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6moonbeams #2 – April 2015

  • If variety be the spice of life, many an audiophile would prefer it if you just held back on the cayenne. Difference is often met with bemusement. The Zu Audio guys nearly always cop a handful of quizzical looks each time they unleash a Nick Lowe or Four Tet record.

    Last year I detailed how Sydney Audio Club gives over the second half of its monthly meets to member music choices, selected randomly by host Tom Waters. These Australians prove time and again that it’s eminently possible to tolerate difference without the need for a snarky remark to distract from onlookers from consternation. I’ve no doubt that a handful of members positively despised Nicolas Jaar’s “Space Is Only Noise” but they had the presence of mind to keep a lid on it.

    With others, distaste is more palpable: one Stateside distributor openly rubbished selections that comprised last year’s Electronica for Audiophiles playlist. He called it “Klingon battle music” with nary a sign of a nod or a wink.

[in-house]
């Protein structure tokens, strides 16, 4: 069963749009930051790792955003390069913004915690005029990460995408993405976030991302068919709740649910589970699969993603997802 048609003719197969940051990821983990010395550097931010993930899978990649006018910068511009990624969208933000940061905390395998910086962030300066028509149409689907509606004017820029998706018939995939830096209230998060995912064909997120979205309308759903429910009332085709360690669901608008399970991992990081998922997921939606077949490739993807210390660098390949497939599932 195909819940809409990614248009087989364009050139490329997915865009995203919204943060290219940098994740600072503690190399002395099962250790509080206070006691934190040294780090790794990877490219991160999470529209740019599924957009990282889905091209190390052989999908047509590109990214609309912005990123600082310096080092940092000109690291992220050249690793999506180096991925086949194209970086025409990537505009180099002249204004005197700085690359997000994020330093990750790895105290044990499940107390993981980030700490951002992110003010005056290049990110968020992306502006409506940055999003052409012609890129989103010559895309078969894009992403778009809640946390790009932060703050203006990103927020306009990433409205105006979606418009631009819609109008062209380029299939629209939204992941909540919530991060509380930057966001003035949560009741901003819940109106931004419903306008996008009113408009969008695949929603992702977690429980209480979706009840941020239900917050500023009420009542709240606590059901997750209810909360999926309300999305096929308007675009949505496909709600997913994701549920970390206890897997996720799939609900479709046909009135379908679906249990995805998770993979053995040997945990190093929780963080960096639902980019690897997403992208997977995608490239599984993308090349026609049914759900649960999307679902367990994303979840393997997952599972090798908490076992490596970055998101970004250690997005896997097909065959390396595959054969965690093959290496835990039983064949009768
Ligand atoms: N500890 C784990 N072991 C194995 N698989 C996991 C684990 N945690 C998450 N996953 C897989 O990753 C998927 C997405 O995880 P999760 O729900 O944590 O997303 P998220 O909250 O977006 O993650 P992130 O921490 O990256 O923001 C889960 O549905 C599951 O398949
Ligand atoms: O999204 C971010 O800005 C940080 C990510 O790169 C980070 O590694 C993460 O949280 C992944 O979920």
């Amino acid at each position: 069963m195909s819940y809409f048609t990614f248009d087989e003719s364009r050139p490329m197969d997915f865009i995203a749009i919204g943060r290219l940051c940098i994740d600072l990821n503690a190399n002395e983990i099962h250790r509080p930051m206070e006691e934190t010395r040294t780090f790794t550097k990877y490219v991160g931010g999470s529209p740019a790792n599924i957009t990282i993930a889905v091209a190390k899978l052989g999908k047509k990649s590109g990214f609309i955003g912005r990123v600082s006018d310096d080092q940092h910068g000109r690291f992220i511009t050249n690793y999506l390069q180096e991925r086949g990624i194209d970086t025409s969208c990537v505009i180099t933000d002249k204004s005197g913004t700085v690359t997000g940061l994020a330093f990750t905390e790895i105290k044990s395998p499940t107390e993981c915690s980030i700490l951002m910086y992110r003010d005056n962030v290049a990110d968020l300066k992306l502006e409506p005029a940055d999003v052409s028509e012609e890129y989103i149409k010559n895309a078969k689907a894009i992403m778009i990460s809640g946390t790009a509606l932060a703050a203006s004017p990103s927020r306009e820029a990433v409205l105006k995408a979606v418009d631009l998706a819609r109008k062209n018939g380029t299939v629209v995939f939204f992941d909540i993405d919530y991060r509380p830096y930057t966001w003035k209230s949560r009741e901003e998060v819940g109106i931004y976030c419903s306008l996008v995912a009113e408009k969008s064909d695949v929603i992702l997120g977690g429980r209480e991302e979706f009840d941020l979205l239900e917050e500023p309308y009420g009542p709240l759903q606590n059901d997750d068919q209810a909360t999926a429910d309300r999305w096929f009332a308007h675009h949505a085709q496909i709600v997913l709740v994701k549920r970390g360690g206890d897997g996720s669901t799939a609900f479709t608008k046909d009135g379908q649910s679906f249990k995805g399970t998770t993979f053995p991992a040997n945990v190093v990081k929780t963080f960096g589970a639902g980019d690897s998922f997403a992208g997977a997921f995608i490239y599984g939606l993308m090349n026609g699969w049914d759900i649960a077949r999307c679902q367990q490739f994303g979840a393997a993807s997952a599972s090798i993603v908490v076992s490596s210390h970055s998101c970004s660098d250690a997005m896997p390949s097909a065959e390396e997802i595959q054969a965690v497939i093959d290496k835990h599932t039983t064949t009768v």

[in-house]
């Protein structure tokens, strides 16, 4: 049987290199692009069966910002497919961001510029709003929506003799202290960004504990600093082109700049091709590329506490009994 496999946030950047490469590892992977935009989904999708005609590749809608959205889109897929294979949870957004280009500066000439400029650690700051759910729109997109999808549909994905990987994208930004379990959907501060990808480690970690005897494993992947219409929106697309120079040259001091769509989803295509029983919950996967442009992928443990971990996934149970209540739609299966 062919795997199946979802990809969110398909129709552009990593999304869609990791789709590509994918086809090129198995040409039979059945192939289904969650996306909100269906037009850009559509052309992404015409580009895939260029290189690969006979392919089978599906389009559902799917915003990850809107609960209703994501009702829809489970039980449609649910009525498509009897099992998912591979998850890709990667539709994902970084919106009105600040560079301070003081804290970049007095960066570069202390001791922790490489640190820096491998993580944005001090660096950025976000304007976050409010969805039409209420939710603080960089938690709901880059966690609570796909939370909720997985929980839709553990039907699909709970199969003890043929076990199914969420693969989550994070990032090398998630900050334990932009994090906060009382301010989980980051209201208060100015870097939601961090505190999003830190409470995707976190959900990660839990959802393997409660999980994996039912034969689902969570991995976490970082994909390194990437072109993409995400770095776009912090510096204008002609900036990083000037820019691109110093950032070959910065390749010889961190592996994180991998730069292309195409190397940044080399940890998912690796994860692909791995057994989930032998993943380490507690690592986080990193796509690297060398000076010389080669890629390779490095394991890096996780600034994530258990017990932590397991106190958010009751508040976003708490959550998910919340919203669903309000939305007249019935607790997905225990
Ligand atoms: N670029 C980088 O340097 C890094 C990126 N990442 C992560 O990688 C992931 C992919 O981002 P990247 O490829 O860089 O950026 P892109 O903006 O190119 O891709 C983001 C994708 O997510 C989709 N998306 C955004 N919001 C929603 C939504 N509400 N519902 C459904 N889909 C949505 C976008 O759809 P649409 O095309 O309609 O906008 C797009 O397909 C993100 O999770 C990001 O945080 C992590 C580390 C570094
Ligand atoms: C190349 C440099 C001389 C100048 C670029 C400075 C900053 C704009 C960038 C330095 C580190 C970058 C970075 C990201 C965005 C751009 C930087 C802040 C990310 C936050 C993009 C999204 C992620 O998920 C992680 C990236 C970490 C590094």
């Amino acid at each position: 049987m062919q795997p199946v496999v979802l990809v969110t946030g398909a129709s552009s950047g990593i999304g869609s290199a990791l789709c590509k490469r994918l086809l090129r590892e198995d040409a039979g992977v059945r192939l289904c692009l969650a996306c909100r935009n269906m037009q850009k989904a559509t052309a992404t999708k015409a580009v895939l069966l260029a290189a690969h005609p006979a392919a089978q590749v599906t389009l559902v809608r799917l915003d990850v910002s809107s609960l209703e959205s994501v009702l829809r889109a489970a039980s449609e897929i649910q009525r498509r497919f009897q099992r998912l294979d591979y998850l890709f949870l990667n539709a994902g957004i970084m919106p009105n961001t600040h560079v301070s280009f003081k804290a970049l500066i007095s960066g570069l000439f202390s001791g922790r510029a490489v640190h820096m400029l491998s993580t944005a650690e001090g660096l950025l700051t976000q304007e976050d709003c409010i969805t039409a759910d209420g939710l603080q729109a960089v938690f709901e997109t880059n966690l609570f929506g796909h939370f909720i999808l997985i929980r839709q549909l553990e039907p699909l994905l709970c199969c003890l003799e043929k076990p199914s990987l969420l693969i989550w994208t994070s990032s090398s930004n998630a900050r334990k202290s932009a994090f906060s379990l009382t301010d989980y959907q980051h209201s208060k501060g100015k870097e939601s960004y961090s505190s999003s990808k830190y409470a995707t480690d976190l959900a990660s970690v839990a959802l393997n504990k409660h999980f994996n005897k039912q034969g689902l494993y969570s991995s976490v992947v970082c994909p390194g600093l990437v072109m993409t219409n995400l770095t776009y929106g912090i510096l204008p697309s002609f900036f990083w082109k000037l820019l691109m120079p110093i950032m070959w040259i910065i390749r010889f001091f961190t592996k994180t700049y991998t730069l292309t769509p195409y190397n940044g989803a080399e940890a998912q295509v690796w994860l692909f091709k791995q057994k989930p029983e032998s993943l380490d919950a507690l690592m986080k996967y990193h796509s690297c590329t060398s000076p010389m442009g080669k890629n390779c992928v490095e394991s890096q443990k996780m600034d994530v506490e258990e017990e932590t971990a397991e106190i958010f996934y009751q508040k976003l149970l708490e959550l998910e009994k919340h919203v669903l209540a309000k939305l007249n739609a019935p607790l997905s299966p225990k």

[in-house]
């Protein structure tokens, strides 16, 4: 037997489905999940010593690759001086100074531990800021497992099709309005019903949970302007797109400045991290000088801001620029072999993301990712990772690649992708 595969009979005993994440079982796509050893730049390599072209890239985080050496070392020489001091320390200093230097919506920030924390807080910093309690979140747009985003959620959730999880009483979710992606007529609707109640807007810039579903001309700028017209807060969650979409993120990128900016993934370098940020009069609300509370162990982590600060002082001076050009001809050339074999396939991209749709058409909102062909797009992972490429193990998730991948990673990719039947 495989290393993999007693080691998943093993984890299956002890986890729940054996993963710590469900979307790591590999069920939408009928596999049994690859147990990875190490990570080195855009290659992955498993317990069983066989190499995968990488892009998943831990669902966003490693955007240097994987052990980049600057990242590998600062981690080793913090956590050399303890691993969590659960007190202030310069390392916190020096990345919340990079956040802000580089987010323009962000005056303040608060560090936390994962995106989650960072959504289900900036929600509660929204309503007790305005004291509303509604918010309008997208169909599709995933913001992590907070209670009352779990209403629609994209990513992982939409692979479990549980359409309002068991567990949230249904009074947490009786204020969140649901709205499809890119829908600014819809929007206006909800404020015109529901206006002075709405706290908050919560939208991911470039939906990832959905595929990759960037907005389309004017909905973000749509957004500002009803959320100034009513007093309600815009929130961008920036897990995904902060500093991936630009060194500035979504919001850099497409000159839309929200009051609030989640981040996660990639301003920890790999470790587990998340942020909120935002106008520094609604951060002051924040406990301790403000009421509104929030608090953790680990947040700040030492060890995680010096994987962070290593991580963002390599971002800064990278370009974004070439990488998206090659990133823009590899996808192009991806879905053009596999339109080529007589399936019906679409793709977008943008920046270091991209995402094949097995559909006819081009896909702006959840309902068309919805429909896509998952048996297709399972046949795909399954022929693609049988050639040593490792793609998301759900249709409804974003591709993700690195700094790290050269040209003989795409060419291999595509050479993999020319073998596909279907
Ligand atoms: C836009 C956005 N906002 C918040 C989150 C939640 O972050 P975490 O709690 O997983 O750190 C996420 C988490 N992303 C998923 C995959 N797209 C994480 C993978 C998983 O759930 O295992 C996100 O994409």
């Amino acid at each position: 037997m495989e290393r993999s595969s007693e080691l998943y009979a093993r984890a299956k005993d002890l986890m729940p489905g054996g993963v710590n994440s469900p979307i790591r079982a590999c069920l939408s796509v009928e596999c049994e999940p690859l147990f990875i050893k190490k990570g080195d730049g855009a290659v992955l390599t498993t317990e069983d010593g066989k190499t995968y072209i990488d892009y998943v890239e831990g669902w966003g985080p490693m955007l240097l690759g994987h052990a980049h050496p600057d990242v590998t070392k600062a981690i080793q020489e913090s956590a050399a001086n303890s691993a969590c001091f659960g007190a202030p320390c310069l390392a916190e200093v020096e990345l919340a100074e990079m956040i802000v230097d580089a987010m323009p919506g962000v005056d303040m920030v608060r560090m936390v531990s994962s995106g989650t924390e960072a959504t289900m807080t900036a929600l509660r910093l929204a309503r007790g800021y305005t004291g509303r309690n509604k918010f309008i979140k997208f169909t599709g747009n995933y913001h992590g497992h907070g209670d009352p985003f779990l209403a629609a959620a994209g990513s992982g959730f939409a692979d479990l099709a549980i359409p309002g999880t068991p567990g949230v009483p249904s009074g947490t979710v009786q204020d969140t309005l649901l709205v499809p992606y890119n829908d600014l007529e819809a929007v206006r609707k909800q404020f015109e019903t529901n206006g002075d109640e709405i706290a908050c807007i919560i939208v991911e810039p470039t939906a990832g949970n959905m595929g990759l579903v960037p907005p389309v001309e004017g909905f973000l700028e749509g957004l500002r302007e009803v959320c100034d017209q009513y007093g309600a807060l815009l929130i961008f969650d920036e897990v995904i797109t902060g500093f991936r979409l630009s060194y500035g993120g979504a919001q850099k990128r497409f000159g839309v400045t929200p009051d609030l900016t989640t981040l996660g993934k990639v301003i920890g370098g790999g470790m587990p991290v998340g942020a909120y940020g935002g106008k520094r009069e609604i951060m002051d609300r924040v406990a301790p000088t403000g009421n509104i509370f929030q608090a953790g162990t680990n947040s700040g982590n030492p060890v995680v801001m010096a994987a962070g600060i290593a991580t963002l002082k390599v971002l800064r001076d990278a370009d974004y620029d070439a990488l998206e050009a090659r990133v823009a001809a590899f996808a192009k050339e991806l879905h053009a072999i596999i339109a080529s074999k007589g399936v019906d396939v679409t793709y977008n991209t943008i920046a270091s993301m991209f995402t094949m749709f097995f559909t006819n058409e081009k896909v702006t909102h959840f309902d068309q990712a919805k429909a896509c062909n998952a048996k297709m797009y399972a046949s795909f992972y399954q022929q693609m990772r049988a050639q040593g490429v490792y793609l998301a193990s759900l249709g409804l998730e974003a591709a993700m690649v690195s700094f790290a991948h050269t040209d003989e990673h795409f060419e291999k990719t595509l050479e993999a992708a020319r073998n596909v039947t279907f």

That’d be fine if it were a scarce event but this kind of attitude tends to permeate the audiophile world – musical difference is frequently met with displeasure. And nowhere is this more apparent than at audio shows, especially with two-channel demos where each attendee must enjoy/endure whatever’s being played. Break from the norm and you run the risk of losing your audience. However, is a break from the norm, and the ensuing evolution of musical programming, not a pre-requisite for a show’s ongoing appeal? No-one lives forever.